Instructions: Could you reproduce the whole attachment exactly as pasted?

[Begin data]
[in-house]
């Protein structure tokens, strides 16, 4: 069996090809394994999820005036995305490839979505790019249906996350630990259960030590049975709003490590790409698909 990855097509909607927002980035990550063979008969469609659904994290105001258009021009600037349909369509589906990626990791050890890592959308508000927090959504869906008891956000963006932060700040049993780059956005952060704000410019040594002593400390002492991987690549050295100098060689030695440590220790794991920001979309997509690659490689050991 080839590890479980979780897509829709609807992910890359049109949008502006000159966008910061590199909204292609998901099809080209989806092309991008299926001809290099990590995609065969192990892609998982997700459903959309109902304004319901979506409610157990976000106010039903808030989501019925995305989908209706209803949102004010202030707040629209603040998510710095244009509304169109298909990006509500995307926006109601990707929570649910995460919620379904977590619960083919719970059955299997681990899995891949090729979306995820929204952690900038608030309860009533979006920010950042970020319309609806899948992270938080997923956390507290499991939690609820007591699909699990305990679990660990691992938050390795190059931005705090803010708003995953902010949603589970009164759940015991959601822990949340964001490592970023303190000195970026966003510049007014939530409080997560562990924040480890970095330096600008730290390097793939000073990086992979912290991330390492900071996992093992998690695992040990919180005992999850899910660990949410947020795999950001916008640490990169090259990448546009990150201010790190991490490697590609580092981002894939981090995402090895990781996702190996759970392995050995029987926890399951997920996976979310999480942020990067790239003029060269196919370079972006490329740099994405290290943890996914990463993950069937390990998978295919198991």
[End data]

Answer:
[in-house]
């Protein structure tokens, strides 16, 4: 069996090809394994999820005036995305490839979505790019249906996350630990259960030590049975709003490590790409698909 990855097509909607927002980035990550063979008969469609659904994290105001258009021009600037349909369509589906990626990791050890890592959308508000927090959504869906008891956000963006932060700040049993780059956005952060704000410019040594002593400390002492991987690549050295100098060689030695440590220790794991920001979309997509690659490689050991 080839590890479980979780897509829709609807992910890359049109949008502006000159966008910061590199909204292609998901099809080209989806092309991008299926001809290099990590995609065969192990892609998982997700459903959309109902304004319901979506409610157990976000106010039903808030989501019925995305989908209706209803949102004010202030707040629209603040998510710095244009509304169109298909990006509500995307926006109601990707929570649910995460919620379904977590619960083919719970059955299997681990899995891949090729979306995820929204952690900038608030309860009533979006920010950042970020319309609806899948992270938080997923956390507290499991939690609820007591699909699990305990679990660990691992938050390795190059931005705090803010708003995953902010949603589970009164759940015991959601822990949340964001490592970023303190000195970026966003510049007014939530409080997560562990924040480890970095330096600008730290390097793939000073990086992979912290991330390492900071996992093992998690695992040990919180005992999850899910660990949410947020795999950001916008640490990169090259990448546009990150201010790190991490490697590609580092981002894939981090995402090895990781996702190996759970392995050995029987926890399951997920996976979310999480942020990067790239003029060269196919370079972006490329740099994405290290943890996914990463993950069937390990998978295919198991």